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Book Description

First editions. 3 volumes bound in 2. Printed and Sold for J March. Norwich & J S Jordan, Fleet Street. London. 1795. 8vo. Title pages to each volume bearing the spear and defiant cap of liberty, together with the insignia of Libertas. vi, 310, (2)pp; 318, (2)pp; (bl.), 41-318, (2)pp. Lacking b-f: 1-40 [On Habeas Corpus, which was censored due to the political intervention and government persecution known as the "gagging acts", the Seditious Meetings Act and the Treasonable Practices Act]. Recent quarter calf, marbled boards, spines in six compartments with raised banding and gilt lettering. Bookplates to ffep's. Small red ink inscription to titles. Occasional spotting, mottling to title page of Volume II, ink stain to gutter margin of index vol III. Published by Thomas Paine's publisher, J S Jordan. Contributors were identified only by initial or pseudonym to escape prosecution. Rare. ESTC P2535 The Preface reads: "No work in the English language, perhaps, ever appeared to the world under circumstances more inauspicious and depressing than the Cabinet... the giant arm of a ferocious and unrelenting despotism threatened destruction to the defenders of liberty and truth". 1794 The British Treason Trials/French Revolution. Norwich at this time was know as "The Jacobin City", such was its reputation for dissent. Many saw the dissenters as traitors. Known radicals were harassed, and many were arrested. The suspension of Habeas Corpus, an ancient legal right, and the subsequent censorship of the article in this publication on Habeas Corpus was evidence of Government corruption. Laws were passed which restricted press freedom and freedom of assembly. The Cabinet was published by J S Jordan, Thomas Paine's publisher, (subsequently tried and imprisoned). It published articles taking an anti government stance, advocating human rights. Thomas Paine, a Norfolk man, gave the manuscript of The Rights of Man to publisher Joseph Johnson. A visit by government agents dissuaded Johnson, so Paine gave the book to the publisher J.S. Jordan, then went to Paris, on William Blake's advice. The Rights of Man continues to face challenges today for its "subversive" and "radical" ideas, and remains one of history's most banned political narratives. ODNB. Penelope Corfield and Walter Graham have identified a number of the many contributors: including William Taylor, Amelia Opie, Charles Marsh, Olaudah Equiano, John Pitchford, Henry Crabb Robinson, John Taylor, Sir William Jones, Edward Rigby, Thomas Starling Norgate, Annabella Plumtree etc. etc. Corfield, Penelope J. The case of The Cabinet: did Mary Wollstonecraft join the Norwich radicals? The Times Literary Supplement ISSN: 0307-661X 1997 Issue 4903. Corfield, Penelope J & Evans, C. Youth and Revolution in the 1790's. Sutton. 1996.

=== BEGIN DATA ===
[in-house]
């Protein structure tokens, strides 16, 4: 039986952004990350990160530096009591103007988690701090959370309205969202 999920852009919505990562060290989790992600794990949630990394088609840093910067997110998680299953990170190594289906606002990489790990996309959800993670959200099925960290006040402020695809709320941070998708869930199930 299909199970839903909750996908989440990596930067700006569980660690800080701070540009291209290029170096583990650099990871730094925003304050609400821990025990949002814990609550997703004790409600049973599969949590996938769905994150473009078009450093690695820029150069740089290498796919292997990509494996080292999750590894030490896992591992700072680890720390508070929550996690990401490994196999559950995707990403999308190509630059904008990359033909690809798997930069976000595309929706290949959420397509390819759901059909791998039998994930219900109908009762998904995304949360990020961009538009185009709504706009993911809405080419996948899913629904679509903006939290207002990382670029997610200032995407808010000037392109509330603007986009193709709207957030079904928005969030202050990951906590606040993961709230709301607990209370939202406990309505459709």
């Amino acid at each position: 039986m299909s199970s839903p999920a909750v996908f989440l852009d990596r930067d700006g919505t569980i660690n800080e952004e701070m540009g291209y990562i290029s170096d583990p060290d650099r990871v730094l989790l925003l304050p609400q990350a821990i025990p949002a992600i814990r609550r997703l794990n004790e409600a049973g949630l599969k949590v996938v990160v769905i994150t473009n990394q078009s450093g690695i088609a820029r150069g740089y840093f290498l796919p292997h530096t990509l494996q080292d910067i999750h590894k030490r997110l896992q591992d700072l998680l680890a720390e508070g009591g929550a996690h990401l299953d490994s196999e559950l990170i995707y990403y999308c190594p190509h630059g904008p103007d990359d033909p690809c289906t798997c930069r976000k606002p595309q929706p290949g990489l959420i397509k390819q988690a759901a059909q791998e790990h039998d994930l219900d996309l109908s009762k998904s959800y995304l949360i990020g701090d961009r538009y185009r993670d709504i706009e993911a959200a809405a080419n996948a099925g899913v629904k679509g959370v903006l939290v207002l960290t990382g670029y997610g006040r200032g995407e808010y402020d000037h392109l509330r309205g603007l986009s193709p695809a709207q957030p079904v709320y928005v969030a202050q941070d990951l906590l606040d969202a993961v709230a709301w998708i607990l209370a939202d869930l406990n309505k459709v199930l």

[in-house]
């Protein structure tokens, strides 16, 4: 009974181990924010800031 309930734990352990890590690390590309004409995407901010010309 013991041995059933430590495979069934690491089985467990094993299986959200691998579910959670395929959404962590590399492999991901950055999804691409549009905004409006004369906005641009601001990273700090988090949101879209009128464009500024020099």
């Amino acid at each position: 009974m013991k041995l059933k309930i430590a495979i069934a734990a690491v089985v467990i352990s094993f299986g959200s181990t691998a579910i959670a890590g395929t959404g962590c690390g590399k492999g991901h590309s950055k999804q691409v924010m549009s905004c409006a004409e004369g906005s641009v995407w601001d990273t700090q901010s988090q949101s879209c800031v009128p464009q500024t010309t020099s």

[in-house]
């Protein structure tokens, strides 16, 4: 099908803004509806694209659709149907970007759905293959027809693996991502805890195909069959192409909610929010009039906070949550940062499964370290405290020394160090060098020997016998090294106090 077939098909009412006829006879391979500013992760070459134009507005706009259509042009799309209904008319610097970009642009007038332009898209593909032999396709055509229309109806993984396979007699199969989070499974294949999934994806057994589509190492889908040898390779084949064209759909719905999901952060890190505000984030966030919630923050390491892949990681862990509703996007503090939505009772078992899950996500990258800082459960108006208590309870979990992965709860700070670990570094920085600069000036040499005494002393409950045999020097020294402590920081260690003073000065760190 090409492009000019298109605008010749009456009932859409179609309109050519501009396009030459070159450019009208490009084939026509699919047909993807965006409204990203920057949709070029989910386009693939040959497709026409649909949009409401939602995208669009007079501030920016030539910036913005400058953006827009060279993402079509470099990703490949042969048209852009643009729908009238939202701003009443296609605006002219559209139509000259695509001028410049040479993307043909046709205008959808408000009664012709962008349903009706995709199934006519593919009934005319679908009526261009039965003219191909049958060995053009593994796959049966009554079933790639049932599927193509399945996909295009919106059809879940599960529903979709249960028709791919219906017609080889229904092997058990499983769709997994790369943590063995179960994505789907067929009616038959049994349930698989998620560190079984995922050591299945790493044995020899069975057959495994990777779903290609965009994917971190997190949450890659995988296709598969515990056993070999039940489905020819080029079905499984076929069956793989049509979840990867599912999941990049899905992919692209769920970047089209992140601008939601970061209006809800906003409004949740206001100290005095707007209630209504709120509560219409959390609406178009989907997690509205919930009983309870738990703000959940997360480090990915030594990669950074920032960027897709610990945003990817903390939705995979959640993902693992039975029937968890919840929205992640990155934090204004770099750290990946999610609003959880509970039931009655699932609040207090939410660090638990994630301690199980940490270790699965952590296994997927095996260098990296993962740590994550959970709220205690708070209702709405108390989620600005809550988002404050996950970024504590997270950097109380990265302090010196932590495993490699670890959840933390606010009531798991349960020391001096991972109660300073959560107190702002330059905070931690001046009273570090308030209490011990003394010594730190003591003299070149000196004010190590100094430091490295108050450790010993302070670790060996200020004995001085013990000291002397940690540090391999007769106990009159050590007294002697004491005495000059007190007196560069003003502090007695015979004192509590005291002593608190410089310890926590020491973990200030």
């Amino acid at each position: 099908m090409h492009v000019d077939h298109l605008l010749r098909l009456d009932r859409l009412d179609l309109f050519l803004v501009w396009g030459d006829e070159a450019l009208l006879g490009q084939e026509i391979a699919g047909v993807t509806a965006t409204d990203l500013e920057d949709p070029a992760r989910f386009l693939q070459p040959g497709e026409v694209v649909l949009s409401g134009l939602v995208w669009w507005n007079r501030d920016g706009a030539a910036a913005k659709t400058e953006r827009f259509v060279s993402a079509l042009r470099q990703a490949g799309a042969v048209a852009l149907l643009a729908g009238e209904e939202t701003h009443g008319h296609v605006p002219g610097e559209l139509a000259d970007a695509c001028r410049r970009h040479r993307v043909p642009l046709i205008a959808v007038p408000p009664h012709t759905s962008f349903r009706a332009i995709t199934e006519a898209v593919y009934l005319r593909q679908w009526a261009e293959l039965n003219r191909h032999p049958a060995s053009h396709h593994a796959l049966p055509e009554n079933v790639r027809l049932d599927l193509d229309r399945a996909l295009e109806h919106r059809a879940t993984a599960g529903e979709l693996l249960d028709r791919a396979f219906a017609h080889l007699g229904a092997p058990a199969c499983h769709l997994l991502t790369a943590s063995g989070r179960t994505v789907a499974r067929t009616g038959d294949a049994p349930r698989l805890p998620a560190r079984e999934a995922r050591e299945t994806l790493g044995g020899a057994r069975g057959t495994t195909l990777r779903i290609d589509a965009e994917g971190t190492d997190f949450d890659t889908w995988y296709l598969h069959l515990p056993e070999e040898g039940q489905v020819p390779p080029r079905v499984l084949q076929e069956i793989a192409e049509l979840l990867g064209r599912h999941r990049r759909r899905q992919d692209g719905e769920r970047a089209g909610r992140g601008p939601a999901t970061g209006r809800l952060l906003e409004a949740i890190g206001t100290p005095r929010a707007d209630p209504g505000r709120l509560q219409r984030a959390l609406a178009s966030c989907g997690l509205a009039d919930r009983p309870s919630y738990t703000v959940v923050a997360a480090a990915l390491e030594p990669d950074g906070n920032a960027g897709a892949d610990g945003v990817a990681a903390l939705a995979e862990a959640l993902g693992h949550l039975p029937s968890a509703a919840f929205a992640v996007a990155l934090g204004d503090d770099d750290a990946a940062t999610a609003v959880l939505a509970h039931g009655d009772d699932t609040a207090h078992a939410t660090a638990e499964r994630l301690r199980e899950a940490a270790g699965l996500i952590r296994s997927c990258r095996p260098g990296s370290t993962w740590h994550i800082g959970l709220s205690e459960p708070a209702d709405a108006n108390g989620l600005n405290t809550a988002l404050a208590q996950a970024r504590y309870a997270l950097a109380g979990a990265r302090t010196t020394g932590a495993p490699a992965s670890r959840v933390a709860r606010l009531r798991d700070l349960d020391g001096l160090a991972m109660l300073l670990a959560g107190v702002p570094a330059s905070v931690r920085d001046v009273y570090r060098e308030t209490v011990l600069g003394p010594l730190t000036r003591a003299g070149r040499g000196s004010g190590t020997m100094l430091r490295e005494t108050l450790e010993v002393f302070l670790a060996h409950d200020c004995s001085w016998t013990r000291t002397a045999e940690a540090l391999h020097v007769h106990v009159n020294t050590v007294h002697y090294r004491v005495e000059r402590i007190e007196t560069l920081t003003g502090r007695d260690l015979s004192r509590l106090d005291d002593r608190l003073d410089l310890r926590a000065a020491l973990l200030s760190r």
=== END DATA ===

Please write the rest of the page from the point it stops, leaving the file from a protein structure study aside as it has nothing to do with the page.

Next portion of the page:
Author A Society of Gentlemen
Date 1795
Binding Quarter calf, marbled boards
Publisher Printed and Sold for J March. Norwich & J S Jordan, Fleet Street. London.
Pages vi,310,(2);318,(2);(bl.),41-318,(2)

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